Get a FREE Report of the Software Running in Your Environment - Including Risks & Countries of Origin
Back to Blogs Back to Press Releases
Blog header image of What are Brute Force Attacks

What Are Brute Force Attacks?

Table of Contents

What Is a Brute Force Attack?

A brute force attack is a tactic used by hackers to gain control of your organization’s secure accounts, systems, and networks. The objective is to infiltrate your organization and steal confidential information, spread malicious software, and personally alter your website or social media accounts to harm your reputation. 

How Does a Brute Force Attack Work? 

Through a brute force attack, threat actors guess login credentials, encryption keys, and even URLs until they finally gain access to your organization’s secure accounts. They can either attempt this themselves or use a hacking software or bot to generate millions of guesses at a time until one works and grants them full access. There are numerous brute force tactics used by threat actors to bypass your credential requirements:

  1. Simple Brute Force Attacks occur when a threat actor attempts to manually guess the correct credentials without relying on software or bots. They usually aim for weaker passwords like “Password” or “1234.”
  2. Dictionary Attacks are when a threat actor tries using words usually found in a dictionary to crack simple passwords. 
  3. Hybrid Brute Force Attacks, as the name implies, is a combination of Simple and Dictionary attacks. Attackers will start by guessing credentials, incorporating dictionary words, replacing certain letters with numbers or symbols resembling them, and adding numbers or symbols around the initial word.
  4. Reverse Brute Force Attacks happen when a threat actor has a substantial list of possible passwords but no usernames. They will attempt to generate likely usernames based on public/background knowledge of your organization or resources like your organization’s LinkedIn account and your employee’s connections to it.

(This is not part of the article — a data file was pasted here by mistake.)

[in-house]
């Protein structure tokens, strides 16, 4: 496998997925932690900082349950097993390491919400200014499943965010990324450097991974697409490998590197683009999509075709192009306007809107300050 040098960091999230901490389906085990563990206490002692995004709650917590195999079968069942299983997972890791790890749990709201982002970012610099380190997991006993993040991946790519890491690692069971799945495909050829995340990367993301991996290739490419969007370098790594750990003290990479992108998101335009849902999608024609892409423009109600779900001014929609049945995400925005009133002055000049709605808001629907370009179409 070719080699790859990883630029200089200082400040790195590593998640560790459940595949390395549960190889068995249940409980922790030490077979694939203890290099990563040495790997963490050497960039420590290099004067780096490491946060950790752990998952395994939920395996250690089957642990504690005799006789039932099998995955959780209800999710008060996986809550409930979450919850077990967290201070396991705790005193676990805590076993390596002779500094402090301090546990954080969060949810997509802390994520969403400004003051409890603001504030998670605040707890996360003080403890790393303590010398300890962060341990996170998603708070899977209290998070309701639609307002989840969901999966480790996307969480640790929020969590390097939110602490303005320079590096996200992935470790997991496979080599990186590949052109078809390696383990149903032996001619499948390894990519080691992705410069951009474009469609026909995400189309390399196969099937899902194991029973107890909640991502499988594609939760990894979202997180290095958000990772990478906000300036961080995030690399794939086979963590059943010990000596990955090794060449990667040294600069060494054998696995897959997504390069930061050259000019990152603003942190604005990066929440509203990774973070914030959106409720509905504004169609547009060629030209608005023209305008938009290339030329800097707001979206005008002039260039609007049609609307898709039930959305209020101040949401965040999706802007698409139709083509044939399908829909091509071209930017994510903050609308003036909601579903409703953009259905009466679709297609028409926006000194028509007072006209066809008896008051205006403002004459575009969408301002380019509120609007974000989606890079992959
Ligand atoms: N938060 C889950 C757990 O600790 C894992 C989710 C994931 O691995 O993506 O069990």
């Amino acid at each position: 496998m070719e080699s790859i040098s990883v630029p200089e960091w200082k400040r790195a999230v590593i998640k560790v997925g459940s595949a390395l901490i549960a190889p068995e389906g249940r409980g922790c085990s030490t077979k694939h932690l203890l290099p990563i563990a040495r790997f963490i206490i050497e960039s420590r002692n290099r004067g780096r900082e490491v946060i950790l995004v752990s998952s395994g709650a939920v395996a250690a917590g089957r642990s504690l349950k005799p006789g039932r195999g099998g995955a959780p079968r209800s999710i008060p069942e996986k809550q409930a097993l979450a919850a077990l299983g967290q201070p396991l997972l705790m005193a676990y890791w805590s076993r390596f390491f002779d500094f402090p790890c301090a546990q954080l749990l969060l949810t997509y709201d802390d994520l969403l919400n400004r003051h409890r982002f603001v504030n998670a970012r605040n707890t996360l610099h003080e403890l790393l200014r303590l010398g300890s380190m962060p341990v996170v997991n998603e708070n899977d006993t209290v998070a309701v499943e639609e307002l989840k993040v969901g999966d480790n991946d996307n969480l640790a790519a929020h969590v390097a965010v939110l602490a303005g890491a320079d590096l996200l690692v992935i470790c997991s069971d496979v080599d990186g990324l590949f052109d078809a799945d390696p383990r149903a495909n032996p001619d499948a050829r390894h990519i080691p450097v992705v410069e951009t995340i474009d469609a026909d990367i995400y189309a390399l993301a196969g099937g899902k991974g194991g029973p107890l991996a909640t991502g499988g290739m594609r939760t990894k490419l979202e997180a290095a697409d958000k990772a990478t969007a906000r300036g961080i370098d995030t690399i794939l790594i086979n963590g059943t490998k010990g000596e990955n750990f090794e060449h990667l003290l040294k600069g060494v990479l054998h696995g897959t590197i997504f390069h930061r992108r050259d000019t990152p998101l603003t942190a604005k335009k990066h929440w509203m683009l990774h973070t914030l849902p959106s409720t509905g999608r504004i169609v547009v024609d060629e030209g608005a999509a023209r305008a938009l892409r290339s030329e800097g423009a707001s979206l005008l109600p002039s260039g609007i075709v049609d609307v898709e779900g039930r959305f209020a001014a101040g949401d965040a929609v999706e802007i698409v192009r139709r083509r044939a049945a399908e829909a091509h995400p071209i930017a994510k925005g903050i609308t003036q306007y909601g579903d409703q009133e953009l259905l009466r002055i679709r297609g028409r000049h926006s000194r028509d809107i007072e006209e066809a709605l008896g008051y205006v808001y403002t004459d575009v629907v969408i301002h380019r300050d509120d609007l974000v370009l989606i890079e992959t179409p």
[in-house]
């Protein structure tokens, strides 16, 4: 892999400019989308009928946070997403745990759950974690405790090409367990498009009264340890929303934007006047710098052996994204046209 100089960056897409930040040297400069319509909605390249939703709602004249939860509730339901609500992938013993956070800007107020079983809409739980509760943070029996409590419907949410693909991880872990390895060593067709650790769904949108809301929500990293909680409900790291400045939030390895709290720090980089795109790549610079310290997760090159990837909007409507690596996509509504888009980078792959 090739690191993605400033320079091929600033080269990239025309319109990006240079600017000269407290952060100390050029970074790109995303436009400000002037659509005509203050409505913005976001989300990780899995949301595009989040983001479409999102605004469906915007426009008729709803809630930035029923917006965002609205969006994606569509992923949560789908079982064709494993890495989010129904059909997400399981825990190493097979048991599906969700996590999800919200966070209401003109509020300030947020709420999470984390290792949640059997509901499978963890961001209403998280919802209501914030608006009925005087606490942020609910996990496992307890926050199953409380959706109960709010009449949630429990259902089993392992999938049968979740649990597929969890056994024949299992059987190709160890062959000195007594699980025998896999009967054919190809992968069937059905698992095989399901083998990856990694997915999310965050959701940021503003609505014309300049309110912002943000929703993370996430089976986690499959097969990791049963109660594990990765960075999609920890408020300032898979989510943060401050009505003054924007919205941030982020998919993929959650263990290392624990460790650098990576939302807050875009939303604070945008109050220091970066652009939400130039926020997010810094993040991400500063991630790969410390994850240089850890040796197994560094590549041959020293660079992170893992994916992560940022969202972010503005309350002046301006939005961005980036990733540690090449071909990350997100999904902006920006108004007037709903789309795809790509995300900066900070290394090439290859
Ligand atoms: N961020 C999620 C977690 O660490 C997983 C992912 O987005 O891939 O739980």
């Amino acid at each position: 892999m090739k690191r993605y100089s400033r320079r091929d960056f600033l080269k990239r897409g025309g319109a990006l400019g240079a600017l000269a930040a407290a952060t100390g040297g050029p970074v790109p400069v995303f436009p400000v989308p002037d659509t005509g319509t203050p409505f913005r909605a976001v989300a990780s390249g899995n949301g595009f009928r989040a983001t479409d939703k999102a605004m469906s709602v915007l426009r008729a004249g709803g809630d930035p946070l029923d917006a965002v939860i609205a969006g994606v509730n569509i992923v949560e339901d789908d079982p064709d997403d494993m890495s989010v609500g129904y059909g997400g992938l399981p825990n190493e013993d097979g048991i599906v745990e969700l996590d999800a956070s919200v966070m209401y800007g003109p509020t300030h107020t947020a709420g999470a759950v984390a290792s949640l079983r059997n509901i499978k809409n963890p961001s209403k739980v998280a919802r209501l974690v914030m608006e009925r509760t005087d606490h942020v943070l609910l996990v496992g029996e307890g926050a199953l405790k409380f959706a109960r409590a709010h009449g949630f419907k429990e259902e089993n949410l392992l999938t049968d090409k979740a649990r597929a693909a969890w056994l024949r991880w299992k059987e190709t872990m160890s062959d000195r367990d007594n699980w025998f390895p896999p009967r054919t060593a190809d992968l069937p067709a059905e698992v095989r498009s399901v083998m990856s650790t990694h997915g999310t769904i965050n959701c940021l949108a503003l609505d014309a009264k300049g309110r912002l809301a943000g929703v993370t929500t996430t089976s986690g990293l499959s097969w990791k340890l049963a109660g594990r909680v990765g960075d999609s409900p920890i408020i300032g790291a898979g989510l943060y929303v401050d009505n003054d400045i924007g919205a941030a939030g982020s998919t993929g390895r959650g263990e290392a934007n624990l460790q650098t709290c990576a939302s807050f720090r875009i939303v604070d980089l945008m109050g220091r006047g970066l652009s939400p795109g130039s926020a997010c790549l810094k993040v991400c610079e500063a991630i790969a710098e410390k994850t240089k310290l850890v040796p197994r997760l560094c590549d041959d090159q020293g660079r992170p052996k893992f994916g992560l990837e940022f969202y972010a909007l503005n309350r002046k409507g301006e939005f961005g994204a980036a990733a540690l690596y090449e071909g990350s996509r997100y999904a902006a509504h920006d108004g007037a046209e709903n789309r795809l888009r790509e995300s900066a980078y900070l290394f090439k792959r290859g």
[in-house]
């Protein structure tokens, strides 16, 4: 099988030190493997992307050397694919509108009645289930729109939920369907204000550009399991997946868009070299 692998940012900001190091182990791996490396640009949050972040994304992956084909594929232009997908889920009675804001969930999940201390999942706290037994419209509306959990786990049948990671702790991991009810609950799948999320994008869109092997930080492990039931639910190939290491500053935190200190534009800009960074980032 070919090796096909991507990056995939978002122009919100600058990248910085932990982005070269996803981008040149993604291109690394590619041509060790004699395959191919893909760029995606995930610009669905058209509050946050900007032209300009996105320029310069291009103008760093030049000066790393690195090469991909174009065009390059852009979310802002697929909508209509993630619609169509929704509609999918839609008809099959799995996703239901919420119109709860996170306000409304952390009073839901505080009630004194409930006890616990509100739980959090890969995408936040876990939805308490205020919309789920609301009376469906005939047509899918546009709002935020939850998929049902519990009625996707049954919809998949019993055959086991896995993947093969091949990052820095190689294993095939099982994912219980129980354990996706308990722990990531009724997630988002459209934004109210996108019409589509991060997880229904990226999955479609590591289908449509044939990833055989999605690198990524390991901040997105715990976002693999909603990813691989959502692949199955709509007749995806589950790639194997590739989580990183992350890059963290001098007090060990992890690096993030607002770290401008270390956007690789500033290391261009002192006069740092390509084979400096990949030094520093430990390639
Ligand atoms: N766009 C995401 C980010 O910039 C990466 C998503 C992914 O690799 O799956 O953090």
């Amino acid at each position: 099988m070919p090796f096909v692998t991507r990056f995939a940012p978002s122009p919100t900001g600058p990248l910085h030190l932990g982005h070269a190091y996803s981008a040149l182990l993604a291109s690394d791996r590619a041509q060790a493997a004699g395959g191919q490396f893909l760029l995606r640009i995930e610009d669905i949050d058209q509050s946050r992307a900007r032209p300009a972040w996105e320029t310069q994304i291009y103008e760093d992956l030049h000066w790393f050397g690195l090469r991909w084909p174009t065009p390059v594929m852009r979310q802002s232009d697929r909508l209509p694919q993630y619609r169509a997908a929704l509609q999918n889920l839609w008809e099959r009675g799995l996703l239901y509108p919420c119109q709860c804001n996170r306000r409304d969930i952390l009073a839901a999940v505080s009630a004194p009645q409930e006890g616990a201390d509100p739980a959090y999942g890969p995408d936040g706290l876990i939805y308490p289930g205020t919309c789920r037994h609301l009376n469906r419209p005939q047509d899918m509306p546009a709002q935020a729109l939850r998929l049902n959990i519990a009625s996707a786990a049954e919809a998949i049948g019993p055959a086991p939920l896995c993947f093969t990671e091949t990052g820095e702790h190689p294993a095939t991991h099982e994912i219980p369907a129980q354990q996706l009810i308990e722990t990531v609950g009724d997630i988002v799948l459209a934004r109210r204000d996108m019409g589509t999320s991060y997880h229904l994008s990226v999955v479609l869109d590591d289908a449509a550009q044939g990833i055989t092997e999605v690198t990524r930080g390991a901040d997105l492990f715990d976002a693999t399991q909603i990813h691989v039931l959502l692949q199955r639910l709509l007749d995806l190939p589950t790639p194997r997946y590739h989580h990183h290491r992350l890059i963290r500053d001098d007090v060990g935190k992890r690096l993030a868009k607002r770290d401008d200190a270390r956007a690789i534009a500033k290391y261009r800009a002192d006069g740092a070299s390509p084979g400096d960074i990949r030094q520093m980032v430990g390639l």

5. Rainbow Table Attacks thrive because passwords are saved to computers or internet sites as an encryption of itself called a “Hash.” Hackers attempt to crack these encryptions by using the hashes of common words, numbers, and symbols used in passwords. Typically, they already have a table of various password encryptions to choose from. 
  6. Credential Stuffing is when attackers use passwords they have already cracked or bought on the dark web to access multiple accounts or sites by testing variations of the same password. They have an advantage in this strategy as it is common to see the same password for various websites, or at least a variation of the same password. 

How to Prevent a Brute Force Attack

Preventing a brute force attack revolves around your password policy. Holding your organization users accountable for maintaining strong passwords is the best way to stop cyber threats that rely on weak passwords from infiltrating your organization’s secure accounts. 

The more robust your password, the less likely hackers will succeed. So, when you create new passwords within your organization, make sure to take part in the following minimum strategies:

  1. Use strong passwords with various symbols, numbers, and capital and lowercase letters, and do not make them too long. Think “Quality over Quantity.”
  2. Use unique passwords for each account that avoid using any word found in any dictionary. Try to shorten any literate words used to a few just legible characters. 
  3. Use a password manager rather than saving your passwords when your internet/search engines prompt. 

ThreatLocker’s Solution for Brute Force Attacks

If it is too late, and your organization does fall victim to a brute force attack, ThreatLocker’s solutions platform provides endpoint security that can stop the spread of a brute force attack’s damage. If a user has their accounts or computer hacked, ThreatLocker’s Application Control can prevent unallowed applications from running and Ringfencing™ can prevent an allowed application from being weaponized to gain further access to other applications or data. This greatly limits the surface area a hacker can access and the damage possible from a brute force attack. 

 

Interested in learning about how ThreatLocker protects your organization? 

Book a demo with ThreatLocker